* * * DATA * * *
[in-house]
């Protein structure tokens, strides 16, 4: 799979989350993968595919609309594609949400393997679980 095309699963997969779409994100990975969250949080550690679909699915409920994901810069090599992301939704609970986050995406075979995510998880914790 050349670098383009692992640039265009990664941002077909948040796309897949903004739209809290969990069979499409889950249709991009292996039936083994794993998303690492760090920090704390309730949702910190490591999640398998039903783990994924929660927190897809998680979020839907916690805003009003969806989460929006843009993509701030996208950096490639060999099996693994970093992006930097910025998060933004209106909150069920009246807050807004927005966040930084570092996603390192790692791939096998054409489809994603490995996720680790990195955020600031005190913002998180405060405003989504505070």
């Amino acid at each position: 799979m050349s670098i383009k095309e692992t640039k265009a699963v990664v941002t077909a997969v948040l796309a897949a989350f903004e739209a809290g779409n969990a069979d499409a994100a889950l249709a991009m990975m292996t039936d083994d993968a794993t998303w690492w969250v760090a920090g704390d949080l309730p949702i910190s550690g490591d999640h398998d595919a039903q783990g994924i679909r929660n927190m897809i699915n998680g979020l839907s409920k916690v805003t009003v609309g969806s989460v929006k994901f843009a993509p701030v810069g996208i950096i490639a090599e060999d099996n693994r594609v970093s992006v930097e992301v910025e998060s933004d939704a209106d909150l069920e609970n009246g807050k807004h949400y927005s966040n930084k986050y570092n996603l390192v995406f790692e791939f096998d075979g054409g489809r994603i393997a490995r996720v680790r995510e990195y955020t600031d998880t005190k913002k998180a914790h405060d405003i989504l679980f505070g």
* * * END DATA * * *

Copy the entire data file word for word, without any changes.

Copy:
[in-house]
């Protein structure tokens, strides 16, 4: 799979989350993968595919609309594609949400393997679980 095309699963997969779409994100990975969250949080550690679909699915409920994901810069090599992301939704609970986050995406075979995510998880914790 050349670098383009692992640039265009990664941002077909948040796309897949903004739209809290969990069979499409889950249709991009292996039936083994794993998303690492760090920090704390309730949702910190490591999640398998039903783990994924929660927190897809998680979020839907916690805003009003969806989460929006843009993509701030996208950096490639060999099996693994970093992006930097910025998060933004209106909150069920009246807050807004927005966040930084570092996603390192790692791939096998054409489809994603490995996720680790990195955020600031005190913002998180405060405003989504505070």
């Amino acid at each position: 799979m050349s670098i383009k095309e692992t640039k265009a699963v990664v941002t077909a997969v948040l796309a897949a989350f903004e739209a809290g779409n969990a069979d499409a994100a889950l249709a991009m990975m292996t039936d083994d993968a794993t998303w690492w969250v760090a920090g704390d949080l309730p949702i910190s550690g490591d999640h398998d595919a039903q783990g994924i679909r929660n927190m897809i699915n998680g979020l839907s409920k916690v805003t009003v609309g969806s989460v929006k994901f843009a993509p701030v810069g996208i950096i490639a090599e060999d099996n693994r594609v970093s992006v930097e992301v910025e998060s933004d939704a209106d909150l069920e609970n009246g807050k807004h949400y927005s966040n930084k986050y570092n996603l390192v995406f790692e791939f096998d075979g054409g489809r994603i393997a490995r996720v680790r995510e990195y955020t600031d998880t005190k913002k998180a914790h405060d405003i989504l679980f505070g």